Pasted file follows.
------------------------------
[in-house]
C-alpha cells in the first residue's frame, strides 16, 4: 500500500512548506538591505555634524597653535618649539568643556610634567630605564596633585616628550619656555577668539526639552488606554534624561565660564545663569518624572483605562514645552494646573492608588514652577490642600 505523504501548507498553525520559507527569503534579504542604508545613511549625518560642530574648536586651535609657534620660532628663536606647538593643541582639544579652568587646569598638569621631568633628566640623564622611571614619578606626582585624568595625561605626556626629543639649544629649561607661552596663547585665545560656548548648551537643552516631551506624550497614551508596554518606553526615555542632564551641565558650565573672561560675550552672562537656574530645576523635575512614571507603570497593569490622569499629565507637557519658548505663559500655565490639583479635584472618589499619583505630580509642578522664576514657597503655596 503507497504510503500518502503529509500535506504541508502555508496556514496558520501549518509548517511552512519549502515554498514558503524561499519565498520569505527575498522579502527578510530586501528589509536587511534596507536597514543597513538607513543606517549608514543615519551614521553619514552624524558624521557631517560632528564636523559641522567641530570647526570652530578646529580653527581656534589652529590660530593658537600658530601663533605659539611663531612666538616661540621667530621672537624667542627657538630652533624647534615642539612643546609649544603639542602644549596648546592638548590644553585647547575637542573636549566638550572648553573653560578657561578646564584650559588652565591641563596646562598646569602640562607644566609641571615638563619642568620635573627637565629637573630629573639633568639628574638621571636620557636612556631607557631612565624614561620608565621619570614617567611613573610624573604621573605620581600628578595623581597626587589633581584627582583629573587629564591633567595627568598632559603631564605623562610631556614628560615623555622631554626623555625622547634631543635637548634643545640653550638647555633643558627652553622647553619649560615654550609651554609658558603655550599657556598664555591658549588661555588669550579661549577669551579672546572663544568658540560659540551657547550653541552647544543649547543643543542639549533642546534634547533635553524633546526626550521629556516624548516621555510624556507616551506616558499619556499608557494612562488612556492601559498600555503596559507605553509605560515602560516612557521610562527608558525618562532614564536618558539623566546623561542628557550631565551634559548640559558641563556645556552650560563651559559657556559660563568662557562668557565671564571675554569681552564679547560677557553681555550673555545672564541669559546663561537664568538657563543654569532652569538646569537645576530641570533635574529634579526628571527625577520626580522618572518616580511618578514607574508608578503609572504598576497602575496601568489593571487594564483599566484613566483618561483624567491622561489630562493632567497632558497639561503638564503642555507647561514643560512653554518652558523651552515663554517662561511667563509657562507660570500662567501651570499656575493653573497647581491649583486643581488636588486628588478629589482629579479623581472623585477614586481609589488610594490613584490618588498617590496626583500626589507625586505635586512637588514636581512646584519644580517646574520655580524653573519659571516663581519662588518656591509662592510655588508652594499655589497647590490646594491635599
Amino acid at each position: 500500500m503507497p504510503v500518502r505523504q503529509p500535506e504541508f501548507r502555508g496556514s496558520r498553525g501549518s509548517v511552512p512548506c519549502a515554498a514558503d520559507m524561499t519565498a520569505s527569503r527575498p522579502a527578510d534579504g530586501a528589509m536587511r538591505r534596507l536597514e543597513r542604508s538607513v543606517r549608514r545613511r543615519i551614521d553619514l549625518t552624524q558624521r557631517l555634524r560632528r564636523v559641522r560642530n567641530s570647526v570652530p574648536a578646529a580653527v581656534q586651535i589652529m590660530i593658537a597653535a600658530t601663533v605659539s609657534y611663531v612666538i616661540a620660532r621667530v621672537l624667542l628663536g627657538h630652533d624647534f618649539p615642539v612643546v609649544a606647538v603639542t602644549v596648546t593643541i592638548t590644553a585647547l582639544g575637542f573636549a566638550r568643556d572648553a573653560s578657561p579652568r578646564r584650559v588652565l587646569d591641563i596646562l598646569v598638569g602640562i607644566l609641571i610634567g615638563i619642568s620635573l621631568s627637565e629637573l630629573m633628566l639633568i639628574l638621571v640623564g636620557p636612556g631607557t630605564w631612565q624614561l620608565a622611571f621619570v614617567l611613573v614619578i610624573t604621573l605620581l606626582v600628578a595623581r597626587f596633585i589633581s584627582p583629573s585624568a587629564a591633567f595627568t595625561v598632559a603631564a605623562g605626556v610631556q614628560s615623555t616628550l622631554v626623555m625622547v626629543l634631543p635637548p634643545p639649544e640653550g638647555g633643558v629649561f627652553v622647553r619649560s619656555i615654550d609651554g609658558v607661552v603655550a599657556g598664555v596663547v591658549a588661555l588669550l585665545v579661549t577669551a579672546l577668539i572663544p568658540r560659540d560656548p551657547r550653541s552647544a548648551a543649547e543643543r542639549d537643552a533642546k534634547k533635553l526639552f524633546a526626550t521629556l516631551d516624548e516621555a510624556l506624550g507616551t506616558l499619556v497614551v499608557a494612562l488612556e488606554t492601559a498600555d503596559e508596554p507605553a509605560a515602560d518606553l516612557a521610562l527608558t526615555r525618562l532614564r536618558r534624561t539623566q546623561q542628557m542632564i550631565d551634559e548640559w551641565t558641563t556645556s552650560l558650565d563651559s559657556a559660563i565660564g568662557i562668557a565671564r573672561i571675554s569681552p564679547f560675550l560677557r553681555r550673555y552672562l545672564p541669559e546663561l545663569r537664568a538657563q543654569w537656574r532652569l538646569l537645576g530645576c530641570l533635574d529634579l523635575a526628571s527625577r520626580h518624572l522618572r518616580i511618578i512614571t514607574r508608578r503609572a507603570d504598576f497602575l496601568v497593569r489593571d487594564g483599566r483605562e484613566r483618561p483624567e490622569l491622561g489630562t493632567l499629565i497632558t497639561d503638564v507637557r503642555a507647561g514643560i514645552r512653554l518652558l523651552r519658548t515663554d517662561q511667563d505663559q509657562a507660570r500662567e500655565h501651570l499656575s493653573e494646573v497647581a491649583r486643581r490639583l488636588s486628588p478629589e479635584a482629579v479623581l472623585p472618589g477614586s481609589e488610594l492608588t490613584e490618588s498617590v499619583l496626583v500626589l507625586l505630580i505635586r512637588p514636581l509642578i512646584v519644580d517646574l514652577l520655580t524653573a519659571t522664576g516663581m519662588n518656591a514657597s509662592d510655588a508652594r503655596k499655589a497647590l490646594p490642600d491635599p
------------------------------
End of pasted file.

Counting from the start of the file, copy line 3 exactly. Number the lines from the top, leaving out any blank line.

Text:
Amino acid at each position: 500500500m503507497p504510503v500518502r505523504q503529509p500535506e504541508f501548507r502555508g496556514s496558520r498553525g501549518s509548517v511552512p512548506c519549502a515554498a514558503d520559507m524561499t519565498a520569505s527569503r527575498p522579502a527578510d534579504g530586501a528589509m536587511r538591505r534596507l536597514e543597513r542604508s538607513v543606517r549608514r545613511r543615519i551614521d553619514l549625518t552624524q558624521r557631517l555634524r560632528r564636523v559641522r560642530n567641530s570647526v570652530p574648536a578646529a580653527v581656534q586651535i589652529m590660530i593658537a597653535a600658530t601663533v605659539s609657534y611663531v612666538i616661540a620660532r621667530v621672537l624667542l628663536g627657538h630652533d624647534f618649539p615642539v612643546v609649544a606647538v603639542t602644549v596648546t593643541i592638548t590644553a585647547l582639544g575637542f573636549a566638550r568643556d572648553a573653560s578657561p579652568r578646564r584650559v588652565l587646569d591641563i596646562l598646569v598638569g602640562i607644566l609641571i610634567g615638563i619642568s620635573l621631568s627637565e629637573l630629573m633628566l639633568i639628574l638621571v640623564g636620557p636612556g631607557t630605564w631612565q624614561l620608565a622611571f621619570v614617567l611613573v614619578i610624573t604621573l605620581l606626582v600628578a595623581r597626587f596633585i589633581s584627582p583629573s585624568a587629564a591633567f595627568t595625561v598632559a603631564a605623562g605626556v610631556q614628560s615623555t616628550l622631554v626623555m625622547v626629543l634631543p635637548p634643545p639649544e640653550g638647555g633643558v629649561f627652553v622647553r619649560s619656555i615654550d609651554g609658558v607661552v603655550a599657556g598664555v596663547v591658549a588661555l588669550l585665545v579661549t577669551a579672546l577668539i572663544p568658540r560659540d560656548p551657547r550653541s552647544a548648551a543649547e543643543r542639549d537643552a533642546k534634547k533635553l526639552f524633546a526626550t521629556l516631551d516624548e516621555a510624556l506624550g507616551t506616558l499619556v497614551v499608557a494612562l488612556e488606554t492601559a498600555d503596559e508596554p507605553a509605560a515602560d518606553l516612557a521610562l527608558t526615555r525618562l532614564r536618558r534624561t539623566q546623561q542628557m542632564i550631565d551634559e548640559w551641565t558641563t556645556s552650560l558650565d563651559s559657556a559660563i565660564g568662557i562668557a565671564r573672561i571675554s569681552p564679547f560675550l560677557r553681555r550673555y552672562l545672564p541669559e546663561l545663569r537664568a538657563q543654569w537656574r532652569l538646569l537645576g530645576c530641570l533635574d529634579l523635575a526628571s527625577r520626580h518624572l522618572r518616580i511618578i512614571t514607574r508608578r503609572a507603570d504598576f497602575l496601568v497593569r489593571d487594564g483599566r483605562e484613566r483618561p483624567e490622569l491622561g489630562t493632567l499629565i497632558t497639561d503638564v507637557r503642555a507647561g514643560i514645552r512653554l518652558l523651552r519658548t515663554d517662561q511667563d505663559q509657562a507660570r500662567e500655565h501651570l499656575s493653573e494646573v497647581a491649583r486643581r490639583l488636588s486628588p478629589e479635584a482629579v479623581l472623585p472618589g477614586s481609589e488610594l492608588t490613584e490618588s498617590v499619583l496626583v500626589l507625586l505630580i505635586r512637588p514636581l509642578i512646584v519644580d517646574l514652577l520655580t524653573a519659571t522664576g516663581m519662588n518656591a514657597s509662592d510655588a508652594r503655596k499655589a497647590l490646594p490642600d491635599p